Mysteries is a series of short articles that focus on the unknown in Neuroscience: A humbling, harrowing look at how little we know. Akin to a flashlight in a darkened basement of mind, this article looks for holes in scientific literature as a beckoning invitation for readers to probe and someday research nescience towards the appreciation and benefit of life.
Have you ever wondered what, exactly, is a tickle? If you replaced a loving father's wiggling digits with those of Adolf Hitler, would you still laugh?
How can you tell the difference between the sensation of wind over that of breath?
This New Year marked the second coldest ball drop on record, yet thousands still packed Times Square in good cheer. How did their attitudes affect their tactile sensations of the bone chilling temperature?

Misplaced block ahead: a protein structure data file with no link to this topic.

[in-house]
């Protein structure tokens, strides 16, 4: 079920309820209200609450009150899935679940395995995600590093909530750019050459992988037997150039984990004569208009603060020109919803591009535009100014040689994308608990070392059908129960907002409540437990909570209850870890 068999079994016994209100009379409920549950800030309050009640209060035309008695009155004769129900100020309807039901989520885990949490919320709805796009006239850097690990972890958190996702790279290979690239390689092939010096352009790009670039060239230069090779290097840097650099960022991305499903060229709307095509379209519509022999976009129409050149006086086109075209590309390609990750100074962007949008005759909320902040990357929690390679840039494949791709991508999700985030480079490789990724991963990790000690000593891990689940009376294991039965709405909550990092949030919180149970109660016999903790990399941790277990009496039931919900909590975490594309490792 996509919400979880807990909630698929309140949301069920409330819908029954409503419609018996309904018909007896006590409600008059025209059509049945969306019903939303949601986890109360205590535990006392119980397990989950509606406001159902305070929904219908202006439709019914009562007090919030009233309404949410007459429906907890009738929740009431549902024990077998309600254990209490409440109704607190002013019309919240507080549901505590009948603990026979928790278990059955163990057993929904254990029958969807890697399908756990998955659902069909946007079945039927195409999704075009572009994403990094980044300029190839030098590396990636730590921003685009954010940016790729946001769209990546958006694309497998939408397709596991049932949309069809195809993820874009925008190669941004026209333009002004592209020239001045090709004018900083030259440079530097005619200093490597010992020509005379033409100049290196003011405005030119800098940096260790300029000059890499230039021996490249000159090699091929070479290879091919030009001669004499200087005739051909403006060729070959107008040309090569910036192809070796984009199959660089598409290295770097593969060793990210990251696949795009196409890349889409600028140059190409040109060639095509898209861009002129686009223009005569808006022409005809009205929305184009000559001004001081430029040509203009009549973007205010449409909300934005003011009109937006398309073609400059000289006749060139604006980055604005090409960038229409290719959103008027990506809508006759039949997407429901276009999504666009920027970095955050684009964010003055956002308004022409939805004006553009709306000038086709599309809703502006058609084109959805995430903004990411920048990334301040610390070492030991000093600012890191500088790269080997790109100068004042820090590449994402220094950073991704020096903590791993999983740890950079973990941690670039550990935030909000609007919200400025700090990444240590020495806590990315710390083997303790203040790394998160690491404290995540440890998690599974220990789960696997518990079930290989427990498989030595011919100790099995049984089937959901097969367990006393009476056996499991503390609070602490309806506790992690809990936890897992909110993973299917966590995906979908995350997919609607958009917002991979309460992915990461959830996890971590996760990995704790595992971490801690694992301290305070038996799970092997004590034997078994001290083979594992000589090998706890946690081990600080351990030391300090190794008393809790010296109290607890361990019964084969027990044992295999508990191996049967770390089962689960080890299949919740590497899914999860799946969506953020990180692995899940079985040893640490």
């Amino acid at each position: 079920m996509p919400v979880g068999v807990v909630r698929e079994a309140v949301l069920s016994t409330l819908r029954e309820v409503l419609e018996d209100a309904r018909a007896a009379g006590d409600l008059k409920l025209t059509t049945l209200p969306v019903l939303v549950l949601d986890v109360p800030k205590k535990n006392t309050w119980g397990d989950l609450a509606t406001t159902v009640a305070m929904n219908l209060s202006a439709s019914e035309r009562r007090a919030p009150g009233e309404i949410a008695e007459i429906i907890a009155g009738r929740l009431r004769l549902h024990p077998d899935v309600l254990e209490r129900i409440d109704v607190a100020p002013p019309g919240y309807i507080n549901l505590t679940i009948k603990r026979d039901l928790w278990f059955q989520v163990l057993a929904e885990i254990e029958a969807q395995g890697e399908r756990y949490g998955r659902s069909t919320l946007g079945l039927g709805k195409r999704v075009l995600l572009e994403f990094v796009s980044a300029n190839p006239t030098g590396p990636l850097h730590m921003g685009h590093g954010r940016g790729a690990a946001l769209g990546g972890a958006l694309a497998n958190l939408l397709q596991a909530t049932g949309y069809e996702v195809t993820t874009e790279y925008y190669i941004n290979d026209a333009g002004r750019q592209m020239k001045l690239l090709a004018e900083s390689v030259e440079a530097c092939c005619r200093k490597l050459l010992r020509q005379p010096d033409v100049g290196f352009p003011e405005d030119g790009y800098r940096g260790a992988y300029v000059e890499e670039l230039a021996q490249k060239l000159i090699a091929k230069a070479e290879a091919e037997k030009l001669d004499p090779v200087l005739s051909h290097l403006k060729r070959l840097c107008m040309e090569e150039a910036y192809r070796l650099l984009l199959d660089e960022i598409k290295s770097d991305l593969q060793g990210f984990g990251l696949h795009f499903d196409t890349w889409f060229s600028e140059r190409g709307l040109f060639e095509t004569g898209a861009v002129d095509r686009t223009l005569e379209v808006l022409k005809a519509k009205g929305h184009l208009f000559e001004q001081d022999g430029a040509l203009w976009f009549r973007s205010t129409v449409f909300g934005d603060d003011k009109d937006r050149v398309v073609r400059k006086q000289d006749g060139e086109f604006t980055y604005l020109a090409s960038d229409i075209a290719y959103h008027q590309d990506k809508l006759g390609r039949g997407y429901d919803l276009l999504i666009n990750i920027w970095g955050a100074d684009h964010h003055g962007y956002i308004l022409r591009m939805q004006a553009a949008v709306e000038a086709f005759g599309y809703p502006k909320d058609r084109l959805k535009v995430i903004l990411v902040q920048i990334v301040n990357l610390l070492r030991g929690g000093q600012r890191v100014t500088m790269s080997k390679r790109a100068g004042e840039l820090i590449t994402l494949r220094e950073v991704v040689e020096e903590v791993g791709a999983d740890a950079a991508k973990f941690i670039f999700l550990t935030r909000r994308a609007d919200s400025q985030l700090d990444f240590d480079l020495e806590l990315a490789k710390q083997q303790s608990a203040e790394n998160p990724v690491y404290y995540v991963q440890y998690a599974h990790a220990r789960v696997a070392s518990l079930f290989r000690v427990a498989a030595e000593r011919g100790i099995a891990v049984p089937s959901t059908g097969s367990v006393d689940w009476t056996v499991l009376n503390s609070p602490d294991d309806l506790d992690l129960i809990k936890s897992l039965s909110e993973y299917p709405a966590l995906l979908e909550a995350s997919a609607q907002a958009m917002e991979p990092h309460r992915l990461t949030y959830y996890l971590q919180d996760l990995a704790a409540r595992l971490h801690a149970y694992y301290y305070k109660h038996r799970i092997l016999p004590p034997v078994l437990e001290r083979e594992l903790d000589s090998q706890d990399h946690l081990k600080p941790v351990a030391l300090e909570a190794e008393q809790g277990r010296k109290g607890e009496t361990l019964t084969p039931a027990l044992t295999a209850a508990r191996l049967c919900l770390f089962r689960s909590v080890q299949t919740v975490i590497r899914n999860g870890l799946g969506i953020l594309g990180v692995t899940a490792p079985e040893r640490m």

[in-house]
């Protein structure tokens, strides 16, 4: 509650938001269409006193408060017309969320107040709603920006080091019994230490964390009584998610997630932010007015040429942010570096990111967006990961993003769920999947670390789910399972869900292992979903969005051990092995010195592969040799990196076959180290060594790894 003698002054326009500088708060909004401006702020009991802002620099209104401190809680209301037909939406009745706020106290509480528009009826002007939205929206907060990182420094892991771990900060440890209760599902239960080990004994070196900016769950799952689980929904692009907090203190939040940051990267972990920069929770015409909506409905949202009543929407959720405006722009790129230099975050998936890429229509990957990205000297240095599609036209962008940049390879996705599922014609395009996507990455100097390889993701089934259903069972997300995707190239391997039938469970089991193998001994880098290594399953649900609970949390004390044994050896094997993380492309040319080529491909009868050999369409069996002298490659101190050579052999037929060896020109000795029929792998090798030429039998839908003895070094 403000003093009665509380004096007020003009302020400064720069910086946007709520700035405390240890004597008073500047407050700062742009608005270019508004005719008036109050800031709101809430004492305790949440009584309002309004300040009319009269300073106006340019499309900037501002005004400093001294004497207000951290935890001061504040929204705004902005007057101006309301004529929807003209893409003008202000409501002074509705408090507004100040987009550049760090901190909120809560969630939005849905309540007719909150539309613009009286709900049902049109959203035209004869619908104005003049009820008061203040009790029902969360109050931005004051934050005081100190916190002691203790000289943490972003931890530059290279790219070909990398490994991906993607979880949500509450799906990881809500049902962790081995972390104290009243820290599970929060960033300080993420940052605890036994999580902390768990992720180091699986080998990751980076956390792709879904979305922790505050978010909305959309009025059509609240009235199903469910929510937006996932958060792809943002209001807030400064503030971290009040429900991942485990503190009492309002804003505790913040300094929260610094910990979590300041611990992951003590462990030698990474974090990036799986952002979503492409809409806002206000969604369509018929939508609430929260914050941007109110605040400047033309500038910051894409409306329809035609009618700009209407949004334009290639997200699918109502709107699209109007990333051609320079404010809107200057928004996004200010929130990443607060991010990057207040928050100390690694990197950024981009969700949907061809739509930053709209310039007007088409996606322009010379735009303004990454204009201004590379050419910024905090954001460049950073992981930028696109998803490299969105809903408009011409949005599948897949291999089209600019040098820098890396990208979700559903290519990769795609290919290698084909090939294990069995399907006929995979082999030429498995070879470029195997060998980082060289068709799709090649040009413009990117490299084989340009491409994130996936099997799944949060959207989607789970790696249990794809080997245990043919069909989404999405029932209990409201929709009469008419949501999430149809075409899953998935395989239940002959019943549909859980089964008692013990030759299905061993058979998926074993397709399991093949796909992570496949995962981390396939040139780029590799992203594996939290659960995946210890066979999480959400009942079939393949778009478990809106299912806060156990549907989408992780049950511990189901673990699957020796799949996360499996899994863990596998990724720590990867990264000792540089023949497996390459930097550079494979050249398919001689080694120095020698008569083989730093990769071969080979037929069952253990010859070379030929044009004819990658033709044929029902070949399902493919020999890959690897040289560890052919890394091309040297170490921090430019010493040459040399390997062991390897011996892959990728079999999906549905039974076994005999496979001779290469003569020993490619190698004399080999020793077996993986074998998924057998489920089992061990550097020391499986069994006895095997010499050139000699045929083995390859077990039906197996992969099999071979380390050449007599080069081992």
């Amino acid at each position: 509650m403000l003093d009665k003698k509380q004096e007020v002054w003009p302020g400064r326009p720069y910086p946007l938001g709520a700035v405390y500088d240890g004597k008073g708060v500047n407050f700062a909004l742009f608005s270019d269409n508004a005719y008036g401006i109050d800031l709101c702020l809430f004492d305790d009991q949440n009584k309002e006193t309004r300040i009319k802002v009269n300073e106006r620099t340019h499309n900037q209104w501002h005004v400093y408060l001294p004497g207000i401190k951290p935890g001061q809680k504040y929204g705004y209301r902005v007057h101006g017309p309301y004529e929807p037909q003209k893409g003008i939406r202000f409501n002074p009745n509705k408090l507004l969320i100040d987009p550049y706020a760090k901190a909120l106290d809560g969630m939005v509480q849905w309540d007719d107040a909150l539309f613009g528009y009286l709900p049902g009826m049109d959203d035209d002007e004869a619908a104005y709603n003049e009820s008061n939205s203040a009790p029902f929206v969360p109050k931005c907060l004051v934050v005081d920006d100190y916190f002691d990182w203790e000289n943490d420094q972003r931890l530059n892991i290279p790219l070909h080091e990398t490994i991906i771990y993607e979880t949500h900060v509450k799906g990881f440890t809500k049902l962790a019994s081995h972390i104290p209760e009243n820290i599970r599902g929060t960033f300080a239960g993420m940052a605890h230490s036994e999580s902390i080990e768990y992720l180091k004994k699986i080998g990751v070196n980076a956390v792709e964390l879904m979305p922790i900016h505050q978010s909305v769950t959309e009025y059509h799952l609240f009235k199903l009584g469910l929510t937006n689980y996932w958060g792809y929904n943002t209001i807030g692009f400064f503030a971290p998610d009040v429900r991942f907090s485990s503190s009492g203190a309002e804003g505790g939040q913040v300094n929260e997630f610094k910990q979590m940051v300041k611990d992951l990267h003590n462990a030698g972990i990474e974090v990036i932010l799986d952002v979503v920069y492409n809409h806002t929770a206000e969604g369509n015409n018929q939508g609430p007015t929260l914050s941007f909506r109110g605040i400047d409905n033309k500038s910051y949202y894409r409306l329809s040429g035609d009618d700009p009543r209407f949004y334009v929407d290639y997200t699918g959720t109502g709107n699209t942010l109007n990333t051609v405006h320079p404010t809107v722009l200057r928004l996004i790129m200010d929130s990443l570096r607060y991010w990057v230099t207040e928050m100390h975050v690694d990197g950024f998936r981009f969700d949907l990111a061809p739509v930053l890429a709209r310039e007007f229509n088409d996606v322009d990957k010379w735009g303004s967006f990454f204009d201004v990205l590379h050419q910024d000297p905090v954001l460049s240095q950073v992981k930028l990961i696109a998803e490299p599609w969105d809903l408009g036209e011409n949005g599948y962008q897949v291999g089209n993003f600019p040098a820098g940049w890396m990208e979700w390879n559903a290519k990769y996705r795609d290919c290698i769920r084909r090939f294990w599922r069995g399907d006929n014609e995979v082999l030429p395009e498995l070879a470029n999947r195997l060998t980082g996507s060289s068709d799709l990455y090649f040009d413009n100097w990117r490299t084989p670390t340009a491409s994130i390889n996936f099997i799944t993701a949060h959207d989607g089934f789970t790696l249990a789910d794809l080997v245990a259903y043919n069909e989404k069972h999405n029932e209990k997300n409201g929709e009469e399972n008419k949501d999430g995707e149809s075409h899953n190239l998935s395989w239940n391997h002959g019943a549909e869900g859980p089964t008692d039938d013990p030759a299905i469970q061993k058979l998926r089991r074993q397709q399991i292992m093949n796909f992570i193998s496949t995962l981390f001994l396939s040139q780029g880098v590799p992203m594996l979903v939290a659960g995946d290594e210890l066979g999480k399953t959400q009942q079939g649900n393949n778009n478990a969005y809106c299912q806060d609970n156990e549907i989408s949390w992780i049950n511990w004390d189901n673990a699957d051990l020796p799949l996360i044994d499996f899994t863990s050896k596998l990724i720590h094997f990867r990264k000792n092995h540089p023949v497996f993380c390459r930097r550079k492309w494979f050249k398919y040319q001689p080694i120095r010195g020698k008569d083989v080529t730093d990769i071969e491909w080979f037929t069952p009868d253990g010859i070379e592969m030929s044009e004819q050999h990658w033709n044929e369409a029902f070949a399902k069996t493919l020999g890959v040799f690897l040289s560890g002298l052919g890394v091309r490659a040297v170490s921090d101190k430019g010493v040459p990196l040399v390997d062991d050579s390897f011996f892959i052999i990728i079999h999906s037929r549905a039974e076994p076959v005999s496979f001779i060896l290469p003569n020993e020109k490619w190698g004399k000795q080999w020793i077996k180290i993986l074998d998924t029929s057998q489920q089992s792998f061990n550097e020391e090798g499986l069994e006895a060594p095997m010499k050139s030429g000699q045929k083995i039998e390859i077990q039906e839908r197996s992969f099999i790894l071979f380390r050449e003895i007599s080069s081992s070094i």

One of the little known regions of your spinal cord (the "roots" of the brain in the central nervous system), is the Mechanosensensory Dorsal Horn. Touch your back. This 'horn' is one of two regions of your spinal cord closest to your fingertips.
This region is responsible for picking up the low threshold mechanoreceptor (LTMR) information, essentially believed to comprise components of your skin's 'feeling'.
An enlightening new study by Victoria Abraira, Ph.D., has revealed just how little neuroscientists understand, detailing 11 different specialized neurons. This elevates touch to the complexity of the retinae of your eyes in orchestrating the visceral world around you.